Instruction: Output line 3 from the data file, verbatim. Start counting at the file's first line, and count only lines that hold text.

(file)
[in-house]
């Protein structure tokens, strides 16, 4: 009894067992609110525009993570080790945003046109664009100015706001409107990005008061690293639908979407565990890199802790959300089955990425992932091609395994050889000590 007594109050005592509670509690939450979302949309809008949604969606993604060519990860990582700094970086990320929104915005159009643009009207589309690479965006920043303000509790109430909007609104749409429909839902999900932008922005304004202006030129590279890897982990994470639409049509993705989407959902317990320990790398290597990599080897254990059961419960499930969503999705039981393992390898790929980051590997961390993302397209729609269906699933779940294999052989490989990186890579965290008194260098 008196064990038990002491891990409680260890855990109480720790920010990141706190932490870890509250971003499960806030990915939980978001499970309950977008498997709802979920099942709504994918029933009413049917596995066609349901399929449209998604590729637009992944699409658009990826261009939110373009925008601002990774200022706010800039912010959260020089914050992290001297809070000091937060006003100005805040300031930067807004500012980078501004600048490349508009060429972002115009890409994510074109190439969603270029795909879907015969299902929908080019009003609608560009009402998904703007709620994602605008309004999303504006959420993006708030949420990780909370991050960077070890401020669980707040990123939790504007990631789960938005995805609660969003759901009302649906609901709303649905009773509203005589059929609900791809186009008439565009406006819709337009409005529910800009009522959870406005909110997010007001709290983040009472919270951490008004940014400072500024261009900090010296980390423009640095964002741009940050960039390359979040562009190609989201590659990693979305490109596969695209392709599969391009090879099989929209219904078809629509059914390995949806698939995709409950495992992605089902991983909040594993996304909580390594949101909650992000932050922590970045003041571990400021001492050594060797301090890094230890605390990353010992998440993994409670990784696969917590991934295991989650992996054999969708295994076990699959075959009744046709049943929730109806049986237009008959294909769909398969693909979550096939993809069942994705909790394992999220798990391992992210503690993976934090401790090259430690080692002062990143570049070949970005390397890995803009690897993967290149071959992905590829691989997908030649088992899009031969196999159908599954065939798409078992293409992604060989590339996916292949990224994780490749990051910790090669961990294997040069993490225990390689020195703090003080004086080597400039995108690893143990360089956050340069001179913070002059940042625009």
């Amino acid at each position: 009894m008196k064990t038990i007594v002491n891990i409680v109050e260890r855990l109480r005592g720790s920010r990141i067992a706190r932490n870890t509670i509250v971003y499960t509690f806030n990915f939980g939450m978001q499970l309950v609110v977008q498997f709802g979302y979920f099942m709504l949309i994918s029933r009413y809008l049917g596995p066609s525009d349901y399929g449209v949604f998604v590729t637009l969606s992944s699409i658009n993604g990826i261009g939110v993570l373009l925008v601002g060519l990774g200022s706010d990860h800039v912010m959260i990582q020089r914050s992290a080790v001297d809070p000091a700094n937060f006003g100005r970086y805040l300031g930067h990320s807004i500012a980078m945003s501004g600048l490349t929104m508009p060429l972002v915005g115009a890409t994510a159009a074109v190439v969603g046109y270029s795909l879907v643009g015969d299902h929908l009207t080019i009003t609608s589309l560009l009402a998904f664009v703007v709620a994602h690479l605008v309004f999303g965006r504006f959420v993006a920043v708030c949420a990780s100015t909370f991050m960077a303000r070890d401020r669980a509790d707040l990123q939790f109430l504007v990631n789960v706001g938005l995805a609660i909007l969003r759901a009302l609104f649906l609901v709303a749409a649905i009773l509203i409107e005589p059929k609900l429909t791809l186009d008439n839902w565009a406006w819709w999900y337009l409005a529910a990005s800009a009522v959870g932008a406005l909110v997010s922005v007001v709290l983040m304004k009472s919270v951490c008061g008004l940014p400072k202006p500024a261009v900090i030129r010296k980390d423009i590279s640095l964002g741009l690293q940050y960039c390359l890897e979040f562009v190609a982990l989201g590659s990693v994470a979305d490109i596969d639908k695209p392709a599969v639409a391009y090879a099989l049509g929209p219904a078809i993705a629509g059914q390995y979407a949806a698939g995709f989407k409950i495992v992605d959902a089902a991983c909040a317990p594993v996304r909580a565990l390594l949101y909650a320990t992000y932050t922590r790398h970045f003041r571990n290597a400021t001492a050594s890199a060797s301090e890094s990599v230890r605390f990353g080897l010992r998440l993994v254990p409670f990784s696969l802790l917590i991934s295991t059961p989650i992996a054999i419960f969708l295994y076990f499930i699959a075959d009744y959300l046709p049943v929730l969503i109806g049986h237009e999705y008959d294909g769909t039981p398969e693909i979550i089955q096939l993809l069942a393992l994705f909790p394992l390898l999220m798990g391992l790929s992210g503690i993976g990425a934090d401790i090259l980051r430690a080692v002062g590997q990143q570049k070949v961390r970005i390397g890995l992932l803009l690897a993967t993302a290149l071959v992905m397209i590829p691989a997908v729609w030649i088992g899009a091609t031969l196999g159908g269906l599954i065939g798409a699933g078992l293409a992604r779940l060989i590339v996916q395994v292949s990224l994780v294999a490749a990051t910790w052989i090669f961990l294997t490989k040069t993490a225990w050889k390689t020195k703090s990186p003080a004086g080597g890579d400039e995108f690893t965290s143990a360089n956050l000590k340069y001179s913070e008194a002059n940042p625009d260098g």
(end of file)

């Amino acid at each position: 009894m008196k064990t038990i007594v002491n891990i409680v109050e260890r855990l109480r005592g720790s920010r990141i067992a706190r932490n870890t509670i509250v971003y499960t509690f806030n990915f939980g939450m978001q499970l309950v609110v977008q498997f709802g979302y979920f099942m709504l949309i994918s029933r009413y809008l049917g596995p066609s525009d349901y399929g449209v949604f998604v590729t637009l969606s992944s699409i658009n993604g990826i261009g939110v993570l373009l925008v601002g060519l990774g200022s706010d990860h800039v912010m959260i990582q020089r914050s992290a080790v001297d809070p000091a700094n937060f006003g100005r970086y805040l300031g930067h990320s807004i500012a980078m945003s501004g600048l490349t929104m508009p060429l972002v915005g115009a890409t994510a159009a074109v190439v969603g046109y270029s795909l879907v643009g015969d299902h929908l009207t080019i009003t609608s589309l560009l009402a998904f664009v703007v709620a994602h690479l605008v309004f999303g965006r504006f959420v993006a920043v708030c949420a990780s100015t909370f991050m960077a303000r070890d401020r669980a509790d707040l990123q939790f109430l504007v990631n789960v706001g938005l995805a609660i909007l969003r759901a009302l609104f649906l609901v709303a749409a649905i009773l509203i409107e005589p059929k609900l429909t791809l186009d008439n839902w565009a406006w819709w999900y337009l409005a529910a990005s800009a009522v959870g932008a406005l909110v997010s922005v007001v709290l983040m304004k009472s919270v951490c008061g008004l940014p400072k202006p500024a261009v900090i030129r010296k980390d423009i590279s640095l964002g741009l690293q940050y960039c390359l890897e979040f562009v190609a982990l989201g590659s990693v994470a979305d490109i596969d639908k695209p392709a599969v639409a391009y090879a099989l049509g929209p219904a078809i993705a629509g059914q390995y979407a949806a698939g995709f989407k409950i495992v992605d959902a089902a991983c909040a317990p594993v996304r909580a565990l390594l949101y909650a320990t992000y932050t922590r790398h970045f003041r571990n290597a400021t001492a050594s890199a060797s301090e890094s990599v230890r605390f990353g080897l010992r998440l993994v254990p409670f990784s696969l802790l917590i991934s295991t059961p989650i992996a054999i419960f969708l295994y076990f499930i699959a075959d009744y959300l046709p049943v929730l969503i109806g049986h237009e999705y008959d294909g769909t039981p398969e693909i979550i089955q096939l993809l069942a393992l994705f909790p394992l390898l999220m798990g391992l790929s992210g503690i993976g990425a934090d401790i090259l980051r430690a080692v002062g590997q990143q570049k070949v961390r970005i390397g890995l992932l803009l690897a993967t993302a290149l071959v992905m397209i590829p691989a997908v729609w030649i088992g899009a091609t031969l196999g159908g269906l599954i065939g798409a699933g078992l293409a992604r779940l060989i590339v996916q395994v292949s990224l994780v294999a490749a990051t910790w052989i090669f961990l294997t490989k040069t993490a225990w050889k390689t020195k703090s990186p003080a004086g080597g890579d400039e995108f690893t965290s143990a360089n956050l000590k340069y001179s913070e008194a002059n940042p625009d260098g």